What is Psoriasis?
Psoriasis is a chronic inflammatory condition of the skin which manifests as crusty patches in various parts of the body, especially the scalp, lower back, elbow, and knees. It can arise at any age, but it more commonly occurs in adults below the age of 35 years and is currently estimated to affect more than 7 million US adults.
The condition is thought to be associated with problems with the immune system. In persons with psoriasis, the immune system, which usually protects the body against diseases, begins to attack healthy skin cells for unclear reasons, speeding up the production of skin cells to replace damaged ones.
Genetic linkage studies suggest that inherited and environmental factors increase the risk of developing psoriasis as the condition tends to run in families, and some events trigger episodes or make symptoms worse.
Rapid withdrawal of systemic steroidal medications, throat infections, and skin injuries may trigger episodes. The condition is not known to be contagious, so there should be no fear of person to person spread.
Psoriasis Common Symptoms and Treatments
Manifestations of Psoriasis
Psoriasis is a common condition that manifests with varying degrees of severity in affected persons. In some individuals, it may be mild, giving rise only to minor irritations, but in others, psoriasis may be so severe that it interferes with the ability to carry out daily activities.
Acute episodes of symptoms may be followed by periods of remission during which the patient experiences little or no symptoms. Generalized psoriasis may cause fever, dehydration, and other systemic manifestations.
Psoriasis presents as well-defined, red patches on the skin in the affected areas. The patches may be covered with silvery scales which can be itchy or sore, but many people are only affected by small plaques.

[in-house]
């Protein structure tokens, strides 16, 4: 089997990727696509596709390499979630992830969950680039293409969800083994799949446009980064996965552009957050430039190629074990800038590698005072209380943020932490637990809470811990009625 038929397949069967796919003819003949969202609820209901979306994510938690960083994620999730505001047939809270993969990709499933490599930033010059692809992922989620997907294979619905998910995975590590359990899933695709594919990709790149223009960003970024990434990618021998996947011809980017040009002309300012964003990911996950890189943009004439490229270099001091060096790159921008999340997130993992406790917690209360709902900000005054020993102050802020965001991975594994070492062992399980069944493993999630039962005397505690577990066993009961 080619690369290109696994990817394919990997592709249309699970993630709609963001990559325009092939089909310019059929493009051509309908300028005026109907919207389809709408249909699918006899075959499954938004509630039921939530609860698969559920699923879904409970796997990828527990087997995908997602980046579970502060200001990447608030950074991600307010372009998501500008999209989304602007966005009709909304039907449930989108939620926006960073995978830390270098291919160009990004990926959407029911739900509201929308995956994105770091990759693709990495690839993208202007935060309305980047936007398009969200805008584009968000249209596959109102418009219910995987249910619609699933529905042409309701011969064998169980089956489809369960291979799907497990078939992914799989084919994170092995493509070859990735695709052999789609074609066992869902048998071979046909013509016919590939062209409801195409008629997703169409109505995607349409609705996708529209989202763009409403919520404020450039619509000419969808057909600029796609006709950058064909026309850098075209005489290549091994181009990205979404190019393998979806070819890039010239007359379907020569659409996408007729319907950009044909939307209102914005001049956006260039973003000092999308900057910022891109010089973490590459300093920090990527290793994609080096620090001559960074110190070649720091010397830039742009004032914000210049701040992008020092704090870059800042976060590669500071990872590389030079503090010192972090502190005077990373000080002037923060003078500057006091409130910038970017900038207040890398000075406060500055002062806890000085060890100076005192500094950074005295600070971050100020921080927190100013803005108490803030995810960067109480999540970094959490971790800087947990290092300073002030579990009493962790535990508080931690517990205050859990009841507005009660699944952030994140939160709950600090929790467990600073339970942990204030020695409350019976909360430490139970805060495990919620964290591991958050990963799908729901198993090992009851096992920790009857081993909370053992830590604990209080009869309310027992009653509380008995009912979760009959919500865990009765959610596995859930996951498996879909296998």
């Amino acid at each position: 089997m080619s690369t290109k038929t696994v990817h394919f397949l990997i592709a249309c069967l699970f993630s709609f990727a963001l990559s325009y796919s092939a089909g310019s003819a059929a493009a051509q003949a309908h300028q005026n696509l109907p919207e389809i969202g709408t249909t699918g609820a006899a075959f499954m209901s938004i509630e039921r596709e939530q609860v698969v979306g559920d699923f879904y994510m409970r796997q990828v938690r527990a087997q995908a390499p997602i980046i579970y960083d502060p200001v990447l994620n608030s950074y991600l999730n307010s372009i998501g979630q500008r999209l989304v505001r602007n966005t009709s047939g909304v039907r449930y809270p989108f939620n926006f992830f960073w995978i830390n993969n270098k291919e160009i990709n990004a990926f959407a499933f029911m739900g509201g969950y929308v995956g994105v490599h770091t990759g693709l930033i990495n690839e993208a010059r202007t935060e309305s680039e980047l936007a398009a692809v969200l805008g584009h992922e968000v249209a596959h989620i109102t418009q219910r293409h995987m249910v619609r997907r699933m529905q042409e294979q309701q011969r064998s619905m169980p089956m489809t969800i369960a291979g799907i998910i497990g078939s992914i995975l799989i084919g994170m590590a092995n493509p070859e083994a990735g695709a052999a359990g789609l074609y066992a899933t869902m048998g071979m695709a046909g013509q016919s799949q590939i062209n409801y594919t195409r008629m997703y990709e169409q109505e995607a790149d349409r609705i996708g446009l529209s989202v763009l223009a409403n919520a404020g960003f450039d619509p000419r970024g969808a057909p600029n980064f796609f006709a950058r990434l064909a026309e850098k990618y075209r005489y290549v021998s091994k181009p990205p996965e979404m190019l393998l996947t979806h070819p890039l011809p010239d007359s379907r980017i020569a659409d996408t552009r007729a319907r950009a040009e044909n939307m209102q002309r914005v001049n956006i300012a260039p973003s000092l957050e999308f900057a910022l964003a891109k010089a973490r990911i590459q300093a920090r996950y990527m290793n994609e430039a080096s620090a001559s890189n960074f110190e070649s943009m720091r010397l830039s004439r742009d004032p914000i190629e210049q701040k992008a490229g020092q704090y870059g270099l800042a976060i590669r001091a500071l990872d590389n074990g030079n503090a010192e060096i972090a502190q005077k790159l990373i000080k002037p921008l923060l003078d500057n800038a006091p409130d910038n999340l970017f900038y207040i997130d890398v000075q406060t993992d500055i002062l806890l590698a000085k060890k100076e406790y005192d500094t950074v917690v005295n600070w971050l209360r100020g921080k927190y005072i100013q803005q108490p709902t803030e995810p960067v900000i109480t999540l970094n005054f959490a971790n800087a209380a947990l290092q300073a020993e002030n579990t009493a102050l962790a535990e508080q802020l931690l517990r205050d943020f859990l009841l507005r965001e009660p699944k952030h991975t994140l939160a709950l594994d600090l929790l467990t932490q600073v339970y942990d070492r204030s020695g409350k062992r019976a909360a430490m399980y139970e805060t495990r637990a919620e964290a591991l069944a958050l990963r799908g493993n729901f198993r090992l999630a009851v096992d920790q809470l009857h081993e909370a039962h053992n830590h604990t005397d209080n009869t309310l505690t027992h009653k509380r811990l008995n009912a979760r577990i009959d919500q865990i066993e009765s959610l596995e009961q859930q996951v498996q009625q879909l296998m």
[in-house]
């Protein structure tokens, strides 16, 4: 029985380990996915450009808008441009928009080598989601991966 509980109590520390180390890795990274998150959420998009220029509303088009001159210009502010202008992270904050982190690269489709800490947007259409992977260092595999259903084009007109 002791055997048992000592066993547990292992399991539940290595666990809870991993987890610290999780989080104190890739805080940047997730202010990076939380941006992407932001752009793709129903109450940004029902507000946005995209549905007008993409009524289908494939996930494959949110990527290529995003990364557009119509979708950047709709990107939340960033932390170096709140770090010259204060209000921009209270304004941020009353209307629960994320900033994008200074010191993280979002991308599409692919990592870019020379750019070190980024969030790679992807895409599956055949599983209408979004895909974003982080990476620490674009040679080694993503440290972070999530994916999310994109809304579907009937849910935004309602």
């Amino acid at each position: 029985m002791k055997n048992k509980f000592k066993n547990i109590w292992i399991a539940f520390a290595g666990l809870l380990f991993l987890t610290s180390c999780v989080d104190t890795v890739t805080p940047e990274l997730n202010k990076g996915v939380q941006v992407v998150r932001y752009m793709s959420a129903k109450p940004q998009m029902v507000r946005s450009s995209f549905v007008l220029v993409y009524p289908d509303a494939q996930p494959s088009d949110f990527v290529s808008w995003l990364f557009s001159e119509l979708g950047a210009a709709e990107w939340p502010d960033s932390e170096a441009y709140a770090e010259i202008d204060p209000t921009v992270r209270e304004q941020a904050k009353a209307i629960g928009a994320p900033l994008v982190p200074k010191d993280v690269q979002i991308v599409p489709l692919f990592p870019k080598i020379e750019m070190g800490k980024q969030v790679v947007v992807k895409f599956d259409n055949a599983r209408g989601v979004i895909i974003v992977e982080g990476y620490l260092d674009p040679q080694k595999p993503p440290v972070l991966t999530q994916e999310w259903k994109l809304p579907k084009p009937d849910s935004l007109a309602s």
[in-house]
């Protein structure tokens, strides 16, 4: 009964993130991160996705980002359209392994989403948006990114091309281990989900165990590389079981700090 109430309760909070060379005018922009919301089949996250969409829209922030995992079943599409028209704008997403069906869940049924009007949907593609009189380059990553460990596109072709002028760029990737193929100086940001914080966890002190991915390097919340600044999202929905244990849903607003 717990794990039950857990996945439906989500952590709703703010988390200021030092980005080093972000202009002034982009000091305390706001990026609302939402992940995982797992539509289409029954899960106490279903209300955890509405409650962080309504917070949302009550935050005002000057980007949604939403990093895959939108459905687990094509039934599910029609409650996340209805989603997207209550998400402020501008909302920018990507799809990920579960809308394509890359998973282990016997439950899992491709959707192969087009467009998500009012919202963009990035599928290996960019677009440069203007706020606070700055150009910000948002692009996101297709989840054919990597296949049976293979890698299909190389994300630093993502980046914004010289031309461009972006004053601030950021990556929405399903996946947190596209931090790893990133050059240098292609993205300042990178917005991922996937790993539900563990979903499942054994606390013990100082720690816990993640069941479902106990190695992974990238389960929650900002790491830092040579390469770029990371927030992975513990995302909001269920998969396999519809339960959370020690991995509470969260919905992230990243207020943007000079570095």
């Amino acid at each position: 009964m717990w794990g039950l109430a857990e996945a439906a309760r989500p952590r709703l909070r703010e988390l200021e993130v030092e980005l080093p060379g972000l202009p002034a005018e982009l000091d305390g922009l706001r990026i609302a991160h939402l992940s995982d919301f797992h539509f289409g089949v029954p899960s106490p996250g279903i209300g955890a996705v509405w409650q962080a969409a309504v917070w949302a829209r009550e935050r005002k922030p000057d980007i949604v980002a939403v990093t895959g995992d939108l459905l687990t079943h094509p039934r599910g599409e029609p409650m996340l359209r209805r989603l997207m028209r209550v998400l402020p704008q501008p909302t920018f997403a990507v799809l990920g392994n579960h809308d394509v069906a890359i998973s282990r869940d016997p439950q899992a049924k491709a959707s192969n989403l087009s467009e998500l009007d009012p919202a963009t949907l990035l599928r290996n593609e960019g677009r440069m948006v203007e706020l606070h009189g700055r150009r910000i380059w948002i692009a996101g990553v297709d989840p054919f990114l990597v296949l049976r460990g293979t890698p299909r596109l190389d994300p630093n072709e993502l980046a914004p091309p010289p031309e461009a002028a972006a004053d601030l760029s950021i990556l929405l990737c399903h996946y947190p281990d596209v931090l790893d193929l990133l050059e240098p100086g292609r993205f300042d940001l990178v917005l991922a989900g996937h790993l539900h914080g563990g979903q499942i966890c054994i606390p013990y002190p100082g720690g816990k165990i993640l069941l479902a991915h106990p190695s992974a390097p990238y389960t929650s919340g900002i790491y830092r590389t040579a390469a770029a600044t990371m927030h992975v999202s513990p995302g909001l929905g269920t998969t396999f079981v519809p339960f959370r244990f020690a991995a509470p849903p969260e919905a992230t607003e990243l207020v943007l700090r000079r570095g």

In addition to scaly manifestations, non-scaly patches may also appear in the groin, umbilicus, axillae, and areas under the breasts. When the nails are affected, they may show signs of pitting, and they may begin to thicken and to separate from the nail beds. The palms and the soles of the feet may also be affected by small raised or rounded spots.
Psoriasis Treatment: Psoriasis Common Symptoms and Treatments
Psoriasis can be confused with other skin conditions such as lichen planus, pityriasis rosea, or seborrhoeic dermatitis. It is therefore essential that the condition is appropriately diagnosed by a physician or skin specialist.
Generally, diagnosis can be established based on the skin appearance, but when in doubt, the doctor may take a sample of the skin in the affected area for microscopic examination in a laboratory.
Once a diagnosis is established, the doctor will institute a psoriasis treatment plan aimed at alleviating symptoms as there is no cure for the condition. The first line of treatment is the topical medications that are applied directly to the skin in the affected areas.
These are in the form of creams and ointments containing corticosteroids and vitamin D analogs. Messy lotions should be avoided to prevent staining.
There are now short-contact creams that can be applied to the affected areas and washed off after about half an hour. The creams are commenced at low concentrations and increased gradually to avoid side-effects.
Topical retinoids are sometimes considered for use in recalcitrant cases, but they should not be used in pregnant women. All these medications are prescribed and used under the supervision of qualified healthcare practitioners.
If those medications do not lead to improvements in the condition, the affected areas may be treated by exposing them to ultraviolet light through a process called phototherapy.
Oral medications and injections may be added to augment the treatment if the condition gets worse. Patients under psoriasis treatment are advised to avoid possible triggers such as stress, alcohol, and certain medications that may worsen the condition.
While psoriasis may cause only minor irritation in some people, it may adversely affect both the physical and mental wellbeing of others, due to the effects of the condition on their appearance. In such cases, the attending physician may offer advice or refer them to other specialists for further treatment.